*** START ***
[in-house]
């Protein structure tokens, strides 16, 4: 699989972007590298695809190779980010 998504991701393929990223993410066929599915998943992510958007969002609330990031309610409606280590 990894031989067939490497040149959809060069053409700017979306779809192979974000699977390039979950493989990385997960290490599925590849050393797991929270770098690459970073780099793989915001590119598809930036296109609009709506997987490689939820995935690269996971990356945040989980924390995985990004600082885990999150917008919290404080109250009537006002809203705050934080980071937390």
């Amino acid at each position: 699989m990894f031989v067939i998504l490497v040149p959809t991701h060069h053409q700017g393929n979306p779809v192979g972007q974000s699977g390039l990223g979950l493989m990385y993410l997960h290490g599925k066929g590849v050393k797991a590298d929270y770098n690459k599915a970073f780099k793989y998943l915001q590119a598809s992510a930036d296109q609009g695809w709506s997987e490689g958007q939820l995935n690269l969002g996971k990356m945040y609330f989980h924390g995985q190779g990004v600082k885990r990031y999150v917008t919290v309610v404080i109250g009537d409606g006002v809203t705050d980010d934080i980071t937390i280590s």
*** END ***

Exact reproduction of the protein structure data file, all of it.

[in-house]
């Protein structure tokens, strides 16, 4: 699989972007590298695809190779980010 998504991701393929990223993410066929599915998943992510958007969002609330990031309610409606280590 990894031989067939490497040149959809060069053409700017979306779809192979974000699977390039979950493989990385997960290490599925590849050393797991929270770098690459970073780099793989915001590119598809930036296109609009709506997987490689939820995935690269996971990356945040989980924390995985990004600082885990999150917008919290404080109250009537006002809203705050934080980071937390």
């Amino acid at each position: 699989m990894f031989v067939i998504l490497v040149p959809t991701h060069h053409q700017g393929n979306p779809v192979g972007q974000s699977g390039l990223g979950l493989m990385y993410l997960h290490g599925k066929g590849v050393k797991a590298d929270y770098n690459k599915a970073f780099k793989y998943l915001q590119a598809s992510a930036d296109q609009g695809w709506s997987e490689g958007q939820l995935n690269l969002g996971k990356m945040y609330f989980h924390g995985q190779g990004v600082k885990r990031y999150v917008t919290v309610v404080i109250g009537d409606g006002v809203t705050d980010d934080i980071t937390i280590s």